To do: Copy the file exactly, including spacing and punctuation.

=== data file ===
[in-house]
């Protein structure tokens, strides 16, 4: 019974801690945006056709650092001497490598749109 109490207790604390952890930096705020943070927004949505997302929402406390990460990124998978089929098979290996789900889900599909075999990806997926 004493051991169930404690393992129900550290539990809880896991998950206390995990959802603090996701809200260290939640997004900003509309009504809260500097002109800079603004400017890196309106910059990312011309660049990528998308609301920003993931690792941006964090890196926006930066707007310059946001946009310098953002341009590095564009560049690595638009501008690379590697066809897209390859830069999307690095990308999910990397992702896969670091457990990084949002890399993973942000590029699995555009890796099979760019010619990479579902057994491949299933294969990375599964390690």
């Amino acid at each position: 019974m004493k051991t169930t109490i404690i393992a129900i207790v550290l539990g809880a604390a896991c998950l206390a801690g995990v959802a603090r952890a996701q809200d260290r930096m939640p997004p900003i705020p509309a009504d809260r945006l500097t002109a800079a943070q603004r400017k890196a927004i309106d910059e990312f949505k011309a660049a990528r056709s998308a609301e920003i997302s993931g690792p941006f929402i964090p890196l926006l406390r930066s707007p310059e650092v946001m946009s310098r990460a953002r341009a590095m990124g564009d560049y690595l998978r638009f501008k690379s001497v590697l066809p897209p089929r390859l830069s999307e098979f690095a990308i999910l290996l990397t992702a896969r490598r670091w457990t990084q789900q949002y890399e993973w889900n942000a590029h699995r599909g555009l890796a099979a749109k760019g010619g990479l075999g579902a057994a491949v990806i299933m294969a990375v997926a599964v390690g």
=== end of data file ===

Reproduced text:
[in-house]
């Protein structure tokens, strides 16, 4: 019974801690945006056709650092001497490598749109 109490207790604390952890930096705020943070927004949505997302929402406390990460990124998978089929098979290996789900889900599909075999990806997926 004493051991169930404690393992129900550290539990809880896991998950206390995990959802603090996701809200260290939640997004900003509309009504809260500097002109800079603004400017890196309106910059990312011309660049990528998308609301920003993931690792941006964090890196926006930066707007310059946001946009310098953002341009590095564009560049690595638009501008690379590697066809897209390859830069999307690095990308999910990397992702896969670091457990990084949002890399993973942000590029699995555009890796099979760019010619990479579902057994491949299933294969990375599964390690």
């Amino acid at each position: 019974m004493k051991t169930t109490i404690i393992a129900i207790v550290l539990g809880a604390a896991c998950l206390a801690g995990v959802a603090r952890a996701q809200d260290r930096m939640p997004p900003i705020p509309a009504d809260r945006l500097t002109a800079a943070q603004r400017k890196a927004i309106d910059e990312f949505k011309a660049a990528r056709s998308a609301e920003i997302s993931g690792p941006f929402i964090p890196l926006l406390r930066s707007p310059e650092v946001m946009s310098r990460a953002r341009a590095m990124g564009d560049y690595l998978r638009f501008k690379s001497v590697l066809p897209p089929r390859l830069s999307e098979f690095a990308i999910l290996l990397t992702a896969r490598r670091w457990t990084q789900q949002y890399e993973w889900n942000a590029h699995r599909g555009l890796a099979a749109k760019g010619g990479l075999g579902a057994a491949v990806i299933m294969a990375v997926a599964v390690g």